YOU GOTTA KNOW WHEN TO FOLD ‘EM
Perhaps nowhere is human fallibility more prominently displayed than in Vegas. Novelty alcoholic beverages, garish lights, and smoke-filled labyrinths aren’t just a good time, they also teach a lot about how we make decisions. So what can the City of Sin teach us about a leader’s tendency to want control?
Obviously, people have a vested interest in feeling competent and in control. In fact, the definition of stress that I find most useful is “the loss of perceived control over an event.” So while the obvious upside of this tendency to feel in control is a perception of personal competence, the downside is that we tend to think we can control random events as well.
Let’s say I offered to sell you a lotto ticket that provided you a 1 in 50 chance of winning a prize. How much would you pay if I told you that I’d take your money, select a ticket randomly, and that would be your number? Now how much would you pay if I offered to let you choose your ticket from among the 50 available, allowing you to pick your daughter’s birthday or the number of Twinkies you ate to win that contest (ah, glory days).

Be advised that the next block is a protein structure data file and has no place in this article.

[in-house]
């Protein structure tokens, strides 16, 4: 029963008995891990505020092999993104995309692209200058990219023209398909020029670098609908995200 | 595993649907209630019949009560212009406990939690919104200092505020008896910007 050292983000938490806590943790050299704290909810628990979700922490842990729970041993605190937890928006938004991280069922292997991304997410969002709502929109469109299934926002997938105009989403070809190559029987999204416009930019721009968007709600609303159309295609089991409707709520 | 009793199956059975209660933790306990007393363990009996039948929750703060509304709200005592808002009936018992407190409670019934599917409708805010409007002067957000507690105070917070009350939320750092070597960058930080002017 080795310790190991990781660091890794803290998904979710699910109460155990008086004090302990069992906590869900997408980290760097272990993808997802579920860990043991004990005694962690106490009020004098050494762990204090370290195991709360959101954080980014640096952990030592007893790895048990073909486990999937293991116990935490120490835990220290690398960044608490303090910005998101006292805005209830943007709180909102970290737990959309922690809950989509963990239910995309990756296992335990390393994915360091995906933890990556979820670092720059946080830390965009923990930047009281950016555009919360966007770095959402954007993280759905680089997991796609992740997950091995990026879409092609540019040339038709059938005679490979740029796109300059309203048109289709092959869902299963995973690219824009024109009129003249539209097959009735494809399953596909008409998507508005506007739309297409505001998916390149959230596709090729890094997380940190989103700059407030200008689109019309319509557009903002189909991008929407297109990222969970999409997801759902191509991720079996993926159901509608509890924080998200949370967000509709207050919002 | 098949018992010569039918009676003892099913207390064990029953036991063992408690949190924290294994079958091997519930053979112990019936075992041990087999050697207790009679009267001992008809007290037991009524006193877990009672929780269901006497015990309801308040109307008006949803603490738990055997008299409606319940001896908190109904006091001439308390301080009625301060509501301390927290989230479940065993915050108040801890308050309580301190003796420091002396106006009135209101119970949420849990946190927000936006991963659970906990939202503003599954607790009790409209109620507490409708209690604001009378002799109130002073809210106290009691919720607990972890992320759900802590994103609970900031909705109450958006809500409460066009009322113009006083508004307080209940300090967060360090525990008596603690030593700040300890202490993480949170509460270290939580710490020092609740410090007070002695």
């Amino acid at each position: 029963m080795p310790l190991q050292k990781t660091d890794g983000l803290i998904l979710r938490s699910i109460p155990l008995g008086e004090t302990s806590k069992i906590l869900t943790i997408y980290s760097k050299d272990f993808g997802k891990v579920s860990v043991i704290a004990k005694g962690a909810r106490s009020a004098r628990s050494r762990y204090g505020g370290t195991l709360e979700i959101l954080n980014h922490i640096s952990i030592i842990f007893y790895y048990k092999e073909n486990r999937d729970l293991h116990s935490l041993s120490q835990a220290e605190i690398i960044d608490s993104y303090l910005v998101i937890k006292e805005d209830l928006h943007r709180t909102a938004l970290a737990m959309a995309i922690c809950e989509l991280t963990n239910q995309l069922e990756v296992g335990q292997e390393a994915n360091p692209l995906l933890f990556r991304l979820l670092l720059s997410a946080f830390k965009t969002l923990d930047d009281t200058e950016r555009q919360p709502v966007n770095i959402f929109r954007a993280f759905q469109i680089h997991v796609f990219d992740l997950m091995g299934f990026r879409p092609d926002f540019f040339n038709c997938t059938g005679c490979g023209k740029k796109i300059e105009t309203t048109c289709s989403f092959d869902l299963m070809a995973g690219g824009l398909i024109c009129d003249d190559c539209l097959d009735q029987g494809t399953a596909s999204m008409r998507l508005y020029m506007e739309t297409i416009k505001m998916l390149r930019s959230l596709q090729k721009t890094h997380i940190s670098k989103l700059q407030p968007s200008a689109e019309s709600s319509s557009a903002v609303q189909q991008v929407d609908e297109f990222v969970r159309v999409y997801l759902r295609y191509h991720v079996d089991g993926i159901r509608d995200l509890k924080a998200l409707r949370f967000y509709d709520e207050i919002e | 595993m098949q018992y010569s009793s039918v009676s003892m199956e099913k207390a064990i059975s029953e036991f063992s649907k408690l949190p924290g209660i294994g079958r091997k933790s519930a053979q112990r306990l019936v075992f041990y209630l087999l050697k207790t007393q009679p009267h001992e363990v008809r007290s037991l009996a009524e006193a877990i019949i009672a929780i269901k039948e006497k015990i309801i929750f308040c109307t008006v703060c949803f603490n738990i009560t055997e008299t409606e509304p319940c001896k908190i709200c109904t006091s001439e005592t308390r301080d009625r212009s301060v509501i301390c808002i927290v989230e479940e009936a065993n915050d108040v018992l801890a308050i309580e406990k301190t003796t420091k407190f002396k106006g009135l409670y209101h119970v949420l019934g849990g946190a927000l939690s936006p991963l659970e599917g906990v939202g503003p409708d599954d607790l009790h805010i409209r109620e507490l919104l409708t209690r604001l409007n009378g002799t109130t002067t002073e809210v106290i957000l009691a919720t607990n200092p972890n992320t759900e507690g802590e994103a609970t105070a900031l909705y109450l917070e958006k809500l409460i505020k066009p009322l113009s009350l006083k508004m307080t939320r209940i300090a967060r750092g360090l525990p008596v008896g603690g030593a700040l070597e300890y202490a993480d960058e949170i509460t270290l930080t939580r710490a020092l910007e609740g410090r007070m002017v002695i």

When psychologists run this experiment, people pay $1.96 on average for the tickets that are given to them and $8.67 on average for the tickets where they are allowed to choose the number! Obviously, the odds are the same in both conditions, 1 in 50, but our confidence that we control the universe is such that we are willing to pay 4.5 times more to be in charge.
WHO’S THE BOSS?
Another example of our propensity to overvalue our own influence is the tendency of people to overinvest in their own organization’s stock for the stated reason that they can directly impact the stock price. So, Suzie from accounting is going to invest in Coca-Cola because she feels the valuation of the world’s greatest brand lives and dies on the skill of her beancounting. HINT: If you, in isolation, can directly impact the rise and fall of your stock, and make personal investment decisions accordingly – you might be going to jail soon. For the rest of us in middle management, our daily travails don’t matter much one way or the other in the ultimate success or failure of a publicly traded company and it’s best not to invest as though they do.
But Dr. Crosby, now that I know that I don’t control the universe, what do I do now? First off, you can stop blaming yourself for every little thing that has gone wrong on your watch, because you didn’t control that either. Take responsibility where it is rightfully yours, and let the rest roll off. Second, you can embrace the uncertainty inherent in being a business leader. In fact, the volatility of it all is what provides significant upside risk. Finally, exert your energy in areas that matter – study true thought leaders in your industry, build relationships internally, take time to evaluate yourself as well as those with whom you work. The bad news is, your presence alone may not make or break your organization, leaders typically get too much credit and too much blame. However, knowing your limits can help you understand where you are powerful, and give you a sense of self-efficacy without all the megalomania.